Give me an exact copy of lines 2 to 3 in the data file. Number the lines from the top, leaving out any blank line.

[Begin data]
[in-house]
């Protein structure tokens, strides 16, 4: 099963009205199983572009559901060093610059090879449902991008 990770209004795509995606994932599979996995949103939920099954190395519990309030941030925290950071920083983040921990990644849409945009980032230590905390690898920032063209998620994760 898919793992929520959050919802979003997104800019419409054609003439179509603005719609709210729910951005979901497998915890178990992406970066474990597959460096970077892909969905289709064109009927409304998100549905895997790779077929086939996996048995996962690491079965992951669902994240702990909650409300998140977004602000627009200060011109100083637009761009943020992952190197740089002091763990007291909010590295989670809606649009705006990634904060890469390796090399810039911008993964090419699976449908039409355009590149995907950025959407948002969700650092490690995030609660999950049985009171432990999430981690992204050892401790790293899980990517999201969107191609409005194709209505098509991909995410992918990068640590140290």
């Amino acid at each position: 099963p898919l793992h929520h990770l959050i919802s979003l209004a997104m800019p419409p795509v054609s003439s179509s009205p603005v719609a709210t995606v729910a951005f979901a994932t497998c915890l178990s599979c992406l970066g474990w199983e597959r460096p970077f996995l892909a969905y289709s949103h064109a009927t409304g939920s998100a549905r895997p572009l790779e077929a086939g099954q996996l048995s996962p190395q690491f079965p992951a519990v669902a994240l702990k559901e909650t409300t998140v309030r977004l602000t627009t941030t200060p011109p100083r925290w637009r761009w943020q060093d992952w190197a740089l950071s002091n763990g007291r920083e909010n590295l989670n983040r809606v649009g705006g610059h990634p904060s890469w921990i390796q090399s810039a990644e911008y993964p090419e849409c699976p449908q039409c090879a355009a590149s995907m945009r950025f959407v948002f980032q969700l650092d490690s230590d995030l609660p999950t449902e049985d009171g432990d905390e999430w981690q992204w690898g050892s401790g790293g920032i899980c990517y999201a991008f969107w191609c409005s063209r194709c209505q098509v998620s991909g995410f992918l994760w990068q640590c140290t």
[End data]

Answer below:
């Protein structure tokens, strides 16, 4: 099963009205199983572009559901060093610059090879449902991008 990770209004795509995606994932599979996995949103939920099954190395519990309030941030925290950071920083983040921990990644849409945009980032230590905390690898920032063209998620994760 898919793992929520959050919802979003997104800019419409054609003439179509603005719609709210729910951005979901497998915890178990992406970066474990597959460096970077892909969905289709064109009927409304998100549905895997790779077929086939996996048995996962690491079965992951669902994240702990909650409300998140977004602000627009200060011109100083637009761009943020992952190197740089002091763990007291909010590295989670809606649009705006990634904060890469390796090399810039911008993964090419699976449908039409355009590149995907950025959407948002969700650092490690995030609660999950049985009171432990999430981690992204050892401790790293899980990517999201969107191609409005194709209505098509991909995410992918990068640590140290």
């Amino acid at each position: 099963p898919l793992h929520h990770l959050i919802s979003l209004a997104m800019p419409p795509v054609s003439s179509s009205p603005v719609a709210t995606v729910a951005f979901a994932t497998c915890l178990s599979c992406l970066g474990w199983e597959r460096p970077f996995l892909a969905y289709s949103h064109a009927t409304g939920s998100a549905r895997p572009l790779e077929a086939g099954q996996l048995s996962p190395q690491f079965p992951a519990v669902a994240l702990k559901e909650t409300t998140v309030r977004l602000t627009t941030t200060p011109p100083r925290w637009r761009w943020q060093d992952w190197a740089l950071s002091n763990g007291r920083e909010n590295l989670n983040r809606v649009g705006g610059h990634p904060s890469w921990i390796q090399s810039a990644e911008y993964p090419e849409c699976p449908q039409c090879a355009a590149s995907m945009r950025f959407v948002f980032q969700l650092d490690s230590d995030l609660p999950t449902e049985d009171g432990d905390e999430w981690q992204w690898g050892s401790g790293g920032i899980c990517y999201a991008f969107w191609c409005s063209r194709c209505q098509v998620s991909g995410f992918l994760w990068q640590c140290t």